From SEASIA-L@LIST.MSU.EDU Sun Aug 20 10:39:12 2000
Date: Sat, 19 Aug 2000 18:13:42 -0700
Reply-To: Southeast Asia Discussion List <SEASIA-L@LIST.MSU.EDU>
Sender: Southeast Asia Discussion List <SEASIA-L@LIST.MSU.EDU>
Subject: Thai-Lao/Isan vs. Lao
Date: Sat, 19 Aug 2000 18:13:42 -0700
From: Gene Mesher <gmesher@IX.NETCOM.COM>
Can someone answer a linguistic question for me? What exactly is the difference between Thai-lao or Isan and the Lao language? Are these mutually intelligible languages?
I've heard some say that they are different and others say they are essentially the same.
CSUS, Sacramento, CA
Date: Sat, 19 Aug 2000 22:13:39 -0400
From: David Furman <estonian@CCT.INFI.NET>
My wife is Isan, and as she describes it, Isan and Lao are mutually
intelligible, but not identical. In any case, the differences between
Central Thai (Bangkok) and Isan are greater than the differences
between Isan and Lao.
Dr. David V. Furman
Date: Sun, 20 Aug 2000 02:01:29 -0700
From: David Streckfuss <dstreckfuss@YAHOO.COM>
They are linguistically and culturally the same. Isaan is oriented towards the north and east historically--that is, toward the Lao world. The Mekong river ran straight through this world. Linguistically speaking, there are three main dialect groups of Lao--Luang Prabang Lao (now spoken in Chiang Mai), Viengjan Lao, spoken roughly in the upper half of Isaan, and Sawannakhet Lao, spoken in the lower half of Isaan.
The French came and cut it in half, and the Siamese elite in Bangkok,
in order to secure their claims against the French, stopped using the
in official documents and came up with the sanskritzed
word, Isaan, meaning, northeast. Northeast of what? Bangkok, of
This all happened about a hundred years ago. When modern education
came in, the Lao of now-Laos and of Isaan diverged. An Isann person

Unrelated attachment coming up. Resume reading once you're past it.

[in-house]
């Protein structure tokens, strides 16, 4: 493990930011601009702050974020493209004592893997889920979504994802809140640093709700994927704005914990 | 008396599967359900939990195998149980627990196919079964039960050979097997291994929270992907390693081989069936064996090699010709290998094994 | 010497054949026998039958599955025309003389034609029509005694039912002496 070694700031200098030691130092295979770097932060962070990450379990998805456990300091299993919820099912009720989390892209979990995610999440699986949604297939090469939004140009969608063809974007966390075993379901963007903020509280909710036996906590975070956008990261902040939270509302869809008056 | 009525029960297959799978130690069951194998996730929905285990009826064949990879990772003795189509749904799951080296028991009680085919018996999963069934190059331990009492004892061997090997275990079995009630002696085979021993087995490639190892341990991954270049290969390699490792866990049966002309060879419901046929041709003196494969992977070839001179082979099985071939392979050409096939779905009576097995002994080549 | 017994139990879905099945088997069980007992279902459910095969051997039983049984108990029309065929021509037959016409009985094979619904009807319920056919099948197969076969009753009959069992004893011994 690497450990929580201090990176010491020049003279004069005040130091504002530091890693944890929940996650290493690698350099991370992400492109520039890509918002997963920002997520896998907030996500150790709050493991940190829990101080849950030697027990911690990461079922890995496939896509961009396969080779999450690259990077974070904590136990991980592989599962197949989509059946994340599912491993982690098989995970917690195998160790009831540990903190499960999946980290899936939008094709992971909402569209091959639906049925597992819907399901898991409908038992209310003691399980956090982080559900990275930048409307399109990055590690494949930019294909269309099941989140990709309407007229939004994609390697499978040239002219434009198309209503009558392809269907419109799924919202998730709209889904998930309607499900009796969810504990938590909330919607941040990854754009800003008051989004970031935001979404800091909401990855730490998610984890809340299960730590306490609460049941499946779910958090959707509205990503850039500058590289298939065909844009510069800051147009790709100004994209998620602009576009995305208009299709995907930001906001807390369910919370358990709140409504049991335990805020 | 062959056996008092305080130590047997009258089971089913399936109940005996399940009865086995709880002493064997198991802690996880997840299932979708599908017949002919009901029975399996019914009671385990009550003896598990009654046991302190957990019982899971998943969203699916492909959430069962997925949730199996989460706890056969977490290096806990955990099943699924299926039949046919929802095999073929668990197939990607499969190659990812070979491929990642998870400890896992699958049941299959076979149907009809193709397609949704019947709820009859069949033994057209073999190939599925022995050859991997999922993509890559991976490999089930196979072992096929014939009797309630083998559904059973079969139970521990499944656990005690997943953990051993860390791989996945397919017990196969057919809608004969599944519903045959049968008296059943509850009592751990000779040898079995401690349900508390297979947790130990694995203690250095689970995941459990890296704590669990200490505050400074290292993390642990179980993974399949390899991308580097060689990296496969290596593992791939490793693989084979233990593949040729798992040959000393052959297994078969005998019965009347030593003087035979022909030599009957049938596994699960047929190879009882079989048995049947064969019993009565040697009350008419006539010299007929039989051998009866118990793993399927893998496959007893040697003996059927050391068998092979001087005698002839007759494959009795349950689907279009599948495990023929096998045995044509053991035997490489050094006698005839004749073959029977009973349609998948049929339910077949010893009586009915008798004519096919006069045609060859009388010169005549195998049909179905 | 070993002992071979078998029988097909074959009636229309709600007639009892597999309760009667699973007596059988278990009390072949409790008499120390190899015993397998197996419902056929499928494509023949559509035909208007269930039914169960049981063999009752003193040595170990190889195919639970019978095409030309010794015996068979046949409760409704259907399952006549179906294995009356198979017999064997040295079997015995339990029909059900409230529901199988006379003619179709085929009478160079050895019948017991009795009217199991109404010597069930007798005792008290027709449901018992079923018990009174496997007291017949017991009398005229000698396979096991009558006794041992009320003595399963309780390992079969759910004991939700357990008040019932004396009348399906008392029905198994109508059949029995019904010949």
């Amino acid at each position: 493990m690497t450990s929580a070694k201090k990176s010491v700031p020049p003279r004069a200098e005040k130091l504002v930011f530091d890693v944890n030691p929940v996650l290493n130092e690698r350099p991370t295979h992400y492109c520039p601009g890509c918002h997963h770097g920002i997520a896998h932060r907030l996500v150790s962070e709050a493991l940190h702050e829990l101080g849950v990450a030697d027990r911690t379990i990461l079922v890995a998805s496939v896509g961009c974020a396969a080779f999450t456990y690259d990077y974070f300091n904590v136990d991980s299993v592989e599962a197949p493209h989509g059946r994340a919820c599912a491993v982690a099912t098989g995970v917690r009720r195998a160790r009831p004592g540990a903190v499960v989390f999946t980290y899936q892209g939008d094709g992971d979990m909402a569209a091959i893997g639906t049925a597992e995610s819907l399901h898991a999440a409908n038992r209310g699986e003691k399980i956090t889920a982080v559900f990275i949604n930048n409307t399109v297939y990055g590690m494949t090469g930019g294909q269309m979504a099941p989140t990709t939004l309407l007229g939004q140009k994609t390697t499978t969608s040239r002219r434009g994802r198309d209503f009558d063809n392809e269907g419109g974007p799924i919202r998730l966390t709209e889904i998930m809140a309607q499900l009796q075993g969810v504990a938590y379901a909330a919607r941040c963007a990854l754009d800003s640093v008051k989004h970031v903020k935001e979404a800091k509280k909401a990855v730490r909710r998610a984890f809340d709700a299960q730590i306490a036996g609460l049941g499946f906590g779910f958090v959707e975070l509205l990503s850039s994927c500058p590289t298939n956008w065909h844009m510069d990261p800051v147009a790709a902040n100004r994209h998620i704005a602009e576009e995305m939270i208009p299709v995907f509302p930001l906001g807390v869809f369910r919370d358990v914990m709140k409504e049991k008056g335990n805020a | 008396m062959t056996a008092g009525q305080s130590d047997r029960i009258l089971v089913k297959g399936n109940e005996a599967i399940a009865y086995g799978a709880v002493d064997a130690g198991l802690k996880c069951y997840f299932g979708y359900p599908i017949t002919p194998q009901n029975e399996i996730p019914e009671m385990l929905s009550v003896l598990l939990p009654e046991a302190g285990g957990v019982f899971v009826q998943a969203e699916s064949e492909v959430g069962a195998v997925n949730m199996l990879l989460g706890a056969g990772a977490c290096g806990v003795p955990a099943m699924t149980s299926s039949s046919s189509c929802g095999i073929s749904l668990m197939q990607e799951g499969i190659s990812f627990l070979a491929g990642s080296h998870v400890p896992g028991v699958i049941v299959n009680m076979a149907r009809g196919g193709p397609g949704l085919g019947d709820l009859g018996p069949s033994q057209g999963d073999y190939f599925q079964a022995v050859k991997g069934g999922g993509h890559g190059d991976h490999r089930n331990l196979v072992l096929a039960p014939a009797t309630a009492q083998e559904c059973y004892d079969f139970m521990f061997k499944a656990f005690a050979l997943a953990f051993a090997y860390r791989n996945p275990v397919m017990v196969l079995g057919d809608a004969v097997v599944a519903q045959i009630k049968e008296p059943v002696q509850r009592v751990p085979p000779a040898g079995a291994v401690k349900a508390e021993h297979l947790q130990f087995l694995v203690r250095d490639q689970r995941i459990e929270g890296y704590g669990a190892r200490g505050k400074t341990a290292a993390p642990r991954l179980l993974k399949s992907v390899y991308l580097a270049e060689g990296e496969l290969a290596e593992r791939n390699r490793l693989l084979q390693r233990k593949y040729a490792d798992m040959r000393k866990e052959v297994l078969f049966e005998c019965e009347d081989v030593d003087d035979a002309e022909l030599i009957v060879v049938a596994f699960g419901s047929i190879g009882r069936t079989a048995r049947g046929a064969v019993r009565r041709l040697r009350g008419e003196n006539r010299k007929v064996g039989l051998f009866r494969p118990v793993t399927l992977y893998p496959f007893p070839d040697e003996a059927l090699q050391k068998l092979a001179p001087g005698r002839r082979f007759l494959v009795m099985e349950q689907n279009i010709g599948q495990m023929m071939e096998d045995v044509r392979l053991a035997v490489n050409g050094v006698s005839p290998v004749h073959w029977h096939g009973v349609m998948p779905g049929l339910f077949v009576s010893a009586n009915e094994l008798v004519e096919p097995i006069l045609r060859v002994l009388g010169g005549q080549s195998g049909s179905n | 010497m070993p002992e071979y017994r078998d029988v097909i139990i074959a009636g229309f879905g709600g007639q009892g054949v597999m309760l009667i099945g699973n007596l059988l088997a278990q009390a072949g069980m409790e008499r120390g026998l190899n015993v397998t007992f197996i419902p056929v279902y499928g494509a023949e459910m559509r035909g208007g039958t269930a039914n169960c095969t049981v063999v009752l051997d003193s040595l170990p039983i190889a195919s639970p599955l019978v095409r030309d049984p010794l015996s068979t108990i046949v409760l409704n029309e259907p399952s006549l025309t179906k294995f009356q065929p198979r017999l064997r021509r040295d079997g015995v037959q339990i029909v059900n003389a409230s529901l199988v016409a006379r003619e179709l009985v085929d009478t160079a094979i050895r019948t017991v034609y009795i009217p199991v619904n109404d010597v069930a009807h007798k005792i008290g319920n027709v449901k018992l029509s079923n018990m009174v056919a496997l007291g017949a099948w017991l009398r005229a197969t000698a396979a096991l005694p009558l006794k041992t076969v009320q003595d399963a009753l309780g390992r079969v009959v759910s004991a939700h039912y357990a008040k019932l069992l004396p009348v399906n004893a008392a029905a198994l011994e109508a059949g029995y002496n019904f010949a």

was denied the right to use his or her language in classrooms in
Siam/Thailand. If they prospered educationally, it was on to Bangkok,
where they had to become Thai-ified to continue. The educated Lao got
the Lao in the classroom, but also French, wehre a fair amount of the
modern vocabulary, such as
engineer comes from.
So, if a Lao and Isaan person got together and talked about village
matters, they would have little difficulty in comprehending one
another. However, where they to discuss social science theory, they
would have difficulty, for the Isaan person would have to switch over
to Thai more or less, and the Lao person might sprinkle his or her
conversation with enough French words, unintelligible to the other
Date: Wed, 23 Aug 2000 07:24:02 -0700
From: Kirk Greenway <kirkgreenway@YAHOO.COM>
What David says has a semblance of truth. I was a US Peace Corps Volunteer stationed in a remote village of Chaiyaphum province in Thailand in the early 1990s. The unique thing about this Isani province is that it was settled by people who were considered to be Lao in the nineteenth century. They retain their Lao ethnic identity. I can name culinary dishes, songs, and dances that are all very Lao and a part of everyday life there to this day. This is because the founder of the province, Nae Lai, was a Lao who donated gold from Baw Thong in Nongbuadeng, the golden well, to King Mongkut in order to aid his campaigns.